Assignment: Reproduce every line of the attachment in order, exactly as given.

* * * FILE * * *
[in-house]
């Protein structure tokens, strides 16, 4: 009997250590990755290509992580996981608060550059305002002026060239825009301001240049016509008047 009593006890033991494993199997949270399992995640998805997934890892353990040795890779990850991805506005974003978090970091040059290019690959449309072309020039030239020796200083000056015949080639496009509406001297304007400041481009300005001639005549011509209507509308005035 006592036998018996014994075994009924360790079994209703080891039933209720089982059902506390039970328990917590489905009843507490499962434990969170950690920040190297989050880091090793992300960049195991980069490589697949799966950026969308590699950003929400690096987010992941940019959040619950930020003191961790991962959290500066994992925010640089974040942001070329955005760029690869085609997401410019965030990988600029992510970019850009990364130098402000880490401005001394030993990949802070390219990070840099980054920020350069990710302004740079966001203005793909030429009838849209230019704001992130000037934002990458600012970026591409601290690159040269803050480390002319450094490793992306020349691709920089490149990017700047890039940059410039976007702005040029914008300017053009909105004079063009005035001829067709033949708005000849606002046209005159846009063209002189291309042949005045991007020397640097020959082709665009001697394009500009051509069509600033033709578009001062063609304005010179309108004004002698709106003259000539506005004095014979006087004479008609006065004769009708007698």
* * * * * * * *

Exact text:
[in-house]
């Protein structure tokens, strides 16, 4: 009997250590990755290509992580996981608060550059305002002026060239825009301001240049016509008047 009593006890033991494993199997949270399992995640998805997934890892353990040795890779990850991805506005974003978090970091040059290019690959449309072309020039030239020796200083000056015949080639496009509406001297304007400041481009300005001639005549011509209507509308005035 006592036998018996014994075994009924360790079994209703080891039933209720089982059902506390039970328990917590489905009843507490499962434990969170950690920040190297989050880091090793992300960049195991980069490589697949799966950026969308590699950003929400690096987010992941940019959040619950930020003191961790991962959290500066994992925010640089974040942001070329955005760029690869085609997401410019965030990988600029992510970019850009990364130098402000880490401005001394030993990949802070390219990070840099980054920020350069990710302004740079966001203005793909030429009838849209230019704001992130000037934002990458600012970026591409601290690159040269803050480390002319450094490793992306020349691709920089490149990017700047890039940059410039976007702005040029914008300017053009909105004079063009005035001829067709033949708005000849606002046209005159846009063209002189291309042949005045991007020397640097020959082709665009001697394009500009051509069509600033033709578009001062063609304005010179309108004004002698709106003259000539506005004095014979006087004479008609006065004769009708007698």